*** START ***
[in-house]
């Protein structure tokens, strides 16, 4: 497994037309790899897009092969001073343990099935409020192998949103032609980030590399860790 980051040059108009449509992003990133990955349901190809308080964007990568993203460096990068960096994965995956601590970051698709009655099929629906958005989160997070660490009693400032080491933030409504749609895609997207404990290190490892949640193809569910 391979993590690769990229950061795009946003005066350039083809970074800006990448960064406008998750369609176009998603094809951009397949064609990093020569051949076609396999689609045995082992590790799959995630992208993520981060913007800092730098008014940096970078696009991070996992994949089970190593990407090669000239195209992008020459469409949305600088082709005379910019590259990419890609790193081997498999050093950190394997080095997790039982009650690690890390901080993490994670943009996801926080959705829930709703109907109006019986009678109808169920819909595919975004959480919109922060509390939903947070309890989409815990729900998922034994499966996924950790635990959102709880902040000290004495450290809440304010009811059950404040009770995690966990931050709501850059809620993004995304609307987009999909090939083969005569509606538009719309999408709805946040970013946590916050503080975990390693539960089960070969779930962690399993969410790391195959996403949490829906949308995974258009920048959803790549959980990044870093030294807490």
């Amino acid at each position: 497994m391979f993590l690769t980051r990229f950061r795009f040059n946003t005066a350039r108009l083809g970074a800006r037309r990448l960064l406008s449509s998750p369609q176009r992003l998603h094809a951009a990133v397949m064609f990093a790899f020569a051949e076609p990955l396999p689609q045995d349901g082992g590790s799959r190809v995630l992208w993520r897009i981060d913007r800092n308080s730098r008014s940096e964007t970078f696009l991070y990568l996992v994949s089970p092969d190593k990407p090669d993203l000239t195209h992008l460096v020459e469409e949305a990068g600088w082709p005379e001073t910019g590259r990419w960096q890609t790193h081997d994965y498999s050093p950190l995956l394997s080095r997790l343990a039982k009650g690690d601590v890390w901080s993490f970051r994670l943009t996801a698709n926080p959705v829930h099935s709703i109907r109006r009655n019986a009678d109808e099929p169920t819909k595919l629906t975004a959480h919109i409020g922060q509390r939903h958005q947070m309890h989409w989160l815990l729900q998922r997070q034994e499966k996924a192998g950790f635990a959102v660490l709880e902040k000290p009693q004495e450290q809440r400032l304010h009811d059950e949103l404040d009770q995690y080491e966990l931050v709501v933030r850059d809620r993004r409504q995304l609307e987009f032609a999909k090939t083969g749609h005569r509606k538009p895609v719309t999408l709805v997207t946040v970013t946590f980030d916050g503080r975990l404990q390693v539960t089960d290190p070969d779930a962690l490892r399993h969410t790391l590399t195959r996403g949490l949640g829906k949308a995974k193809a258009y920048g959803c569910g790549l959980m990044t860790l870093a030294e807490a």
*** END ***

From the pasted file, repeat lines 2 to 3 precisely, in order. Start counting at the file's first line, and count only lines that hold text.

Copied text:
């Protein structure tokens, strides 16, 4: 497994037309790899897009092969001073343990099935409020192998949103032609980030590399860790 980051040059108009449509992003990133990955349901190809308080964007990568993203460096990068960096994965995956601590970051698709009655099929629906958005989160997070660490009693400032080491933030409504749609895609997207404990290190490892949640193809569910 391979993590690769990229950061795009946003005066350039083809970074800006990448960064406008998750369609176009998603094809951009397949064609990093020569051949076609396999689609045995082992590790799959995630992208993520981060913007800092730098008014940096970078696009991070996992994949089970190593990407090669000239195209992008020459469409949305600088082709005379910019590259990419890609790193081997498999050093950190394997080095997790039982009650690690890390901080993490994670943009996801926080959705829930709703109907109006019986009678109808169920819909595919975004959480919109922060509390939903947070309890989409815990729900998922034994499966996924950790635990959102709880902040000290004495450290809440304010009811059950404040009770995690966990931050709501850059809620993004995304609307987009999909090939083969005569509606538009719309999408709805946040970013946590916050503080975990390693539960089960070969779930962690399993969410790391195959996403949490829906949308995974258009920048959803790549959980990044870093030294807490």
């Amino acid at each position: 497994m391979f993590l690769t980051r990229f950061r795009f040059n946003t005066a350039r108009l083809g970074a800006r037309r990448l960064l406008s449509s998750p369609q176009r992003l998603h094809a951009a990133v397949m064609f990093a790899f020569a051949e076609p990955l396999p689609q045995d349901g082992g590790s799959r190809v995630l992208w993520r897009i981060d913007r800092n308080s730098r008014s940096e964007t970078f696009l991070y990568l996992v994949s089970p092969d190593k990407p090669d993203l000239t195209h992008l460096v020459e469409e949305a990068g600088w082709p005379e001073t910019g590259r990419w960096q890609t790193h081997d994965y498999s050093p950190l995956l394997s080095r997790l343990a039982k009650g690690d601590v890390w901080s993490f970051r994670l943009t996801a698709n926080p959705v829930h099935s709703i109907r109006r009655n019986a009678d109808e099929p169920t819909k595919l629906t975004a959480h919109i409020g922060q509390r939903h958005q947070m309890h989409w989160l815990l729900q998922r997070q034994e499966k996924a192998g950790f635990a959102v660490l709880e902040k000290p009693q004495e450290q809440r400032l304010h009811d059950e949103l404040d009770q995690y080491e966990l931050v709501v933030r850059d809620r993004r409504q995304l609307e987009f032609a999909k090939t083969g749609h005569r509606k538009p895609v719309t999408l709805v997207t946040v970013t946590f980030d916050g503080r975990l404990q390693v539960t089960d290190p070969d779930a962690l490892r399993h969410t790391l590399t195959r996403g949490l949640g829906k949308a995974k193809a258009y920048g959803c569910g790549l959980m990044t860790l870093a030294e807490a």